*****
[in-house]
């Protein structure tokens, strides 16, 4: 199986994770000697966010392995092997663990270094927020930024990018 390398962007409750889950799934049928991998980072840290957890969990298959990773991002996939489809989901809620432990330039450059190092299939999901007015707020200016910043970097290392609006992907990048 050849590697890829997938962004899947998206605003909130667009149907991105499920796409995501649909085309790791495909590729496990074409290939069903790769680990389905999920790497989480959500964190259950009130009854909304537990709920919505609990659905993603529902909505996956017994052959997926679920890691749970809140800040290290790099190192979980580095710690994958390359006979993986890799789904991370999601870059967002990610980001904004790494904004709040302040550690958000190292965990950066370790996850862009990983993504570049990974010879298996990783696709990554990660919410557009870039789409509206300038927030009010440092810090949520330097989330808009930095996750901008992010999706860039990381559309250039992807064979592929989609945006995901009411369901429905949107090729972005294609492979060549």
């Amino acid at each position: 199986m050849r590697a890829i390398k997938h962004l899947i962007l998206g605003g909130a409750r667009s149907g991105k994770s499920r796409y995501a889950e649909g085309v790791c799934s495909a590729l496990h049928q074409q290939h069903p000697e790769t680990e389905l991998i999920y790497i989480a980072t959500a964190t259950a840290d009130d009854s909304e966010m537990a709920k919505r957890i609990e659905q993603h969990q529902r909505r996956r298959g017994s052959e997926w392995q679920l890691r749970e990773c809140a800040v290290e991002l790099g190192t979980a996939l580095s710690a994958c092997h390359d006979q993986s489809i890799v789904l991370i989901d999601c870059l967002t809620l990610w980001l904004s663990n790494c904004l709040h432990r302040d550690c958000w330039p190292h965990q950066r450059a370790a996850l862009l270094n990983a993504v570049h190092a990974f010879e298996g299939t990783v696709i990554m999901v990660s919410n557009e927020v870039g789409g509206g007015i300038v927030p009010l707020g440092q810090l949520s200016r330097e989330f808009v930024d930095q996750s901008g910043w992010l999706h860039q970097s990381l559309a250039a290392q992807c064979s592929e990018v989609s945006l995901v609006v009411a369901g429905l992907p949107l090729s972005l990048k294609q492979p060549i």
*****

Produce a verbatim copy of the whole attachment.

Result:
[in-house]
């Protein structure tokens, strides 16, 4: 199986994770000697966010392995092997663990270094927020930024990018 390398962007409750889950799934049928991998980072840290957890969990298959990773991002996939489809989901809620432990330039450059190092299939999901007015707020200016910043970097290392609006992907990048 050849590697890829997938962004899947998206605003909130667009149907991105499920796409995501649909085309790791495909590729496990074409290939069903790769680990389905999920790497989480959500964190259950009130009854909304537990709920919505609990659905993603529902909505996956017994052959997926679920890691749970809140800040290290790099190192979980580095710690994958390359006979993986890799789904991370999601870059967002990610980001904004790494904004709040302040550690958000190292965990950066370790996850862009990983993504570049990974010879298996990783696709990554990660919410557009870039789409509206300038927030009010440092810090949520330097989330808009930095996750901008992010999706860039990381559309250039992807064979592929989609945006995901009411369901429905949107090729972005294609492979060549």
């Amino acid at each position: 199986m050849r590697a890829i390398k997938h962004l899947i962007l998206g605003g909130a409750r667009s149907g991105k994770s499920r796409y995501a889950e649909g085309v790791c799934s495909a590729l496990h049928q074409q290939h069903p000697e790769t680990e389905l991998i999920y790497i989480a980072t959500a964190t259950a840290d009130d009854s909304e966010m537990a709920k919505r957890i609990e659905q993603h969990q529902r909505r996956r298959g017994s052959e997926w392995q679920l890691r749970e990773c809140a800040v290290e991002l790099g190192t979980a996939l580095s710690a994958c092997h390359d006979q993986s489809i890799v789904l991370i989901d999601c870059l967002t809620l990610w980001l904004s663990n790494c904004l709040h432990r302040d550690c958000w330039p190292h965990q950066r450059a370790a996850l862009l270094n990983a993504v570049h190092a990974f010879e298996g299939t990783v696709i990554m999901v990660s919410n557009e927020v870039g789409g509206g007015i300038v927030p009010l707020g440092q810090l949520s200016r330097e989330f808009v930024d930095q996750s901008g910043w992010l999706h860039q970097s990381l559309a250039a290392q992807c064979s592929e990018v989609s945006l995901v609006v009411a369901g429905l992907p949107l090729s972005l990048k294609q492979p060549i």